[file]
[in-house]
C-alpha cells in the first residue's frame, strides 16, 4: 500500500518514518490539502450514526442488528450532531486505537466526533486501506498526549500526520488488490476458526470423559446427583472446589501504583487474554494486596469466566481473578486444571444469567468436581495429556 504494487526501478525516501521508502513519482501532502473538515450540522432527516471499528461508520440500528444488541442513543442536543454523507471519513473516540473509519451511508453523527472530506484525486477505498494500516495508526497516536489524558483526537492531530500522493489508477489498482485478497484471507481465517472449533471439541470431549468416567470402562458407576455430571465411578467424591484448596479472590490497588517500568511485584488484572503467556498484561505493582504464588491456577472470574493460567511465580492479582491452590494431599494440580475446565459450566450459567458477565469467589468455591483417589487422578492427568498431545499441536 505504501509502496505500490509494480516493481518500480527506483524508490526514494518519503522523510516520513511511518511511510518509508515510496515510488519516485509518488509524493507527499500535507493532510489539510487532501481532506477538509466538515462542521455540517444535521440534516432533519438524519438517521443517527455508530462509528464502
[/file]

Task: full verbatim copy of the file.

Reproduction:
[in-house]
C-alpha cells in the first residue's frame, strides 16, 4: 500500500518514518490539502450514526442488528450532531486505537466526533486501506498526549500526520488488490476458526470423559446427583472446589501504583487474554494486596469466566481473578486444571444469567468436581495429556 504494487526501478525516501521508502513519482501532502473538515450540522432527516471499528461508520440500528444488541442513543442536543454523507471519513473516540473509519451511508453523527472530506484525486477505498494500516495508526497516536489524558483526537492531530500522493489508477489498482485478497484471507481465517472449533471439541470431549468416567470402562458407576455430571465411578467424591484448596479472590490497588517500568511485584488484572503467556498484561505493582504464588491456577472470574493460567511465580492479582491452590494431599494440580475446565459450566450459567458477565469467589468455591483417589487422578492427568498431545499441536 505504501509502496505500490509494480516493481518500480527506483524508490526514494518519503522523510516520513511511518511511510518509508515510496515510488519516485509518488509524493507527499500535507493532510489539510487532501481532506477538509466538515462542521455540517444535521440534516432533519438524519438517521443517527455508530462509528464502